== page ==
Workers in Wisconsin and across the U.S. must still cope with a relatively weak labor market. That is especially challenging for low-wage workers who are struggling with the declining value of the minimum wage, reductions in employer benefits like health care, and growing inequality. Those challenges are exacerbated in Wisconsin by budget decisions made by state lawmakers.
A new Wisconsin Budget Project issue brief examines how the how state budget choices are affecting low-wage workers in Wisconsin. It focuses primarily on the effects of the new budget bill, but also examines a few instances of how that bill continues or compounds the challenges for low-wage workers caused by the 2011-13 budget.
Some of the major effects include the following policy choices relating to health insurance, child care, taxes and unemployment insurance:
Making health insurance and care much more expensive for many parents now in BadgerCare
The 2013-15 budget bill cuts in half the income eligibility ceiling for adults participating in BadgerCare – reducing that cap from 200% of the federal poverty level to just 100%. Read more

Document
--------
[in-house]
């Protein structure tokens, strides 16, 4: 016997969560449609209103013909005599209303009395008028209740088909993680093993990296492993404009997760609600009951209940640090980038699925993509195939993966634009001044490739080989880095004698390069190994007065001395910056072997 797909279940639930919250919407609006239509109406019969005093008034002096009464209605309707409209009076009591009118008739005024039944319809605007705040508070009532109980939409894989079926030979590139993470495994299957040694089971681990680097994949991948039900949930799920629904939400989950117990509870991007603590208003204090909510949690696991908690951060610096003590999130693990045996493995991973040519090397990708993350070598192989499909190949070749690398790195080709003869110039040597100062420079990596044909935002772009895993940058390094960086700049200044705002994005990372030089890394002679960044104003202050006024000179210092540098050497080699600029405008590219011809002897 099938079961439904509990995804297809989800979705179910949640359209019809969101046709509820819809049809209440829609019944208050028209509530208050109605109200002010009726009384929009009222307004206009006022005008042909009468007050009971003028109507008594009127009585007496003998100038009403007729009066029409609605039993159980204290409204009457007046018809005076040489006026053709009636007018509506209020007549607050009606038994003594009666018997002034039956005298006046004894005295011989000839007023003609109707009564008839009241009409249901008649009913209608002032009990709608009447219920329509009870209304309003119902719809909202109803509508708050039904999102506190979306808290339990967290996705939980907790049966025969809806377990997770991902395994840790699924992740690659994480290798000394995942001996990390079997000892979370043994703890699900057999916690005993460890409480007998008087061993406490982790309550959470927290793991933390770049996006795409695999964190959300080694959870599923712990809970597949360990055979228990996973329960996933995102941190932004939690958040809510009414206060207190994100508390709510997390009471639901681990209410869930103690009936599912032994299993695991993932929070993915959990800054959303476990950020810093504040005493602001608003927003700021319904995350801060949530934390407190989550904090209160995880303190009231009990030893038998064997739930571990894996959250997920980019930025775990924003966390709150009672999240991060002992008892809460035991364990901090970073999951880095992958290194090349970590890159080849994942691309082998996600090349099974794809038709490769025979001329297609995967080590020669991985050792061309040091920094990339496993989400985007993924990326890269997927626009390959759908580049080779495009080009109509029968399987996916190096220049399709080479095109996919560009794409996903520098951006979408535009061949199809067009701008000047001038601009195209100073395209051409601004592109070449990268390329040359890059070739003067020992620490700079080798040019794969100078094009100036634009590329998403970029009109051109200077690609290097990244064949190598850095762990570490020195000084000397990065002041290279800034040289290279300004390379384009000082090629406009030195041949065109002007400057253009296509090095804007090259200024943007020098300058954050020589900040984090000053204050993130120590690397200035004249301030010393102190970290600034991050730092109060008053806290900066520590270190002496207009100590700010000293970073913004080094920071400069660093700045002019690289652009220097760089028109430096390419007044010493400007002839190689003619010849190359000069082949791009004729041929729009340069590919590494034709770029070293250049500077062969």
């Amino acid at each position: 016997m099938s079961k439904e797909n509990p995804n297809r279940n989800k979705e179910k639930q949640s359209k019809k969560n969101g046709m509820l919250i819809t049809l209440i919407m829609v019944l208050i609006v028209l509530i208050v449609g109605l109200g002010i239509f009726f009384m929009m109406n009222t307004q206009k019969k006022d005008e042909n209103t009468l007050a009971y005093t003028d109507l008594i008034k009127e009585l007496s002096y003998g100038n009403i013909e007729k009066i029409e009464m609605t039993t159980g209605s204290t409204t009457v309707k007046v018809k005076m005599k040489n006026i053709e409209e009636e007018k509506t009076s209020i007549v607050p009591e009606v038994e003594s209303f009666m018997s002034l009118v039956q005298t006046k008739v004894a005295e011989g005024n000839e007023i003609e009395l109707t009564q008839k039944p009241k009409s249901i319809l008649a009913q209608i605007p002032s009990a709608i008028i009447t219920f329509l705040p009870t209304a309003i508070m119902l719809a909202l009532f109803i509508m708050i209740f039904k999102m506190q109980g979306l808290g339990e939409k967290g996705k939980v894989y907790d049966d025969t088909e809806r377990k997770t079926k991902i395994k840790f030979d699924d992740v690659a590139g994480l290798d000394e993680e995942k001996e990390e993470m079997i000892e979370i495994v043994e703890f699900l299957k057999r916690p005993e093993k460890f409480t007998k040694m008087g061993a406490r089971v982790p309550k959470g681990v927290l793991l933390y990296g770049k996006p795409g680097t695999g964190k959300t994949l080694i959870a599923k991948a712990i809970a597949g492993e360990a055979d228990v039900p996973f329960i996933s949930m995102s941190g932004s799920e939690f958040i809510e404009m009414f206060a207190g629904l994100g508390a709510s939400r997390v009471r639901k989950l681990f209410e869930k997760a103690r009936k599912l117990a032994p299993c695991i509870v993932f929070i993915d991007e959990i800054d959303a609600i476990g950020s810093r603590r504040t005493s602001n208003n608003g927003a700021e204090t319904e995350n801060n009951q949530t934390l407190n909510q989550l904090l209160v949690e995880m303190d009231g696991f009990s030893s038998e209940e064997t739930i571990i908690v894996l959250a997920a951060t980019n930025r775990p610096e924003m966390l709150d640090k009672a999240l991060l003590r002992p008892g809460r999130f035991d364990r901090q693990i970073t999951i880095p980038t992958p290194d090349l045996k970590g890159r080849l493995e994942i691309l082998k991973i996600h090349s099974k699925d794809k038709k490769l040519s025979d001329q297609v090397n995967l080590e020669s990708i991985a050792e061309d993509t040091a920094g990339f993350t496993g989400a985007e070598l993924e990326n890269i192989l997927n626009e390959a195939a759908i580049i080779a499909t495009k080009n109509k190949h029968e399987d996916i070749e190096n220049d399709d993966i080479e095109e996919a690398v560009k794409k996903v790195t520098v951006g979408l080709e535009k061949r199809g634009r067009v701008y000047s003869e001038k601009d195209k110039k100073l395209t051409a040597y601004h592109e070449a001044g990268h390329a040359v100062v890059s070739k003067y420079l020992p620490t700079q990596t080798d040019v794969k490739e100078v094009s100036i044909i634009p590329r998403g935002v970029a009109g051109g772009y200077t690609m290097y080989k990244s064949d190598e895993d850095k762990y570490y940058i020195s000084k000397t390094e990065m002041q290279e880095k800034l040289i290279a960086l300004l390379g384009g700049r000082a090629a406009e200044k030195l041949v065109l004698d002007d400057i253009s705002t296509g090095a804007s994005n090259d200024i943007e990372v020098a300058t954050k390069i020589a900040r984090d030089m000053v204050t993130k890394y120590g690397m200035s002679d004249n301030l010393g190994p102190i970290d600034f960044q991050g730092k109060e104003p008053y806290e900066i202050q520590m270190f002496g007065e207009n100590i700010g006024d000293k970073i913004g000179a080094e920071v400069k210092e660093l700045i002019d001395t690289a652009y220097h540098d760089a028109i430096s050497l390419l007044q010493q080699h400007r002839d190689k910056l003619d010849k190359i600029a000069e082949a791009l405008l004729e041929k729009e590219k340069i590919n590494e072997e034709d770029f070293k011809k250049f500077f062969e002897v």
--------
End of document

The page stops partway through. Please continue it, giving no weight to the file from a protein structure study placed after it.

Committee Adds $30 Million GPR to Assist Hospitals with Higher Uncompensated Care Costs
This afternoon the Joint Finance Committee (JFC) approved the Governor’s plan to expand BadgerCare to cover about 80,000 additional childless adults who are below the poverty level, which is financed primarily by making almost 90,000 parents over the poverty level ineligible for BadgerCare. However, the Governor underfunded the plan, and the omnibus motion approved today by JFC (by a party-line vote of 12-4) adds $106 million GPR to the bill.
Part of the increased spending is because of the one significant change the committee made to the Governor’s proposal. They added $30 million GPR and $43.6 million of federal matching funds to help hospitals with the higher cost of uncompensated care that is expected after the state cuts in half the current income eligibility ceiling for parents.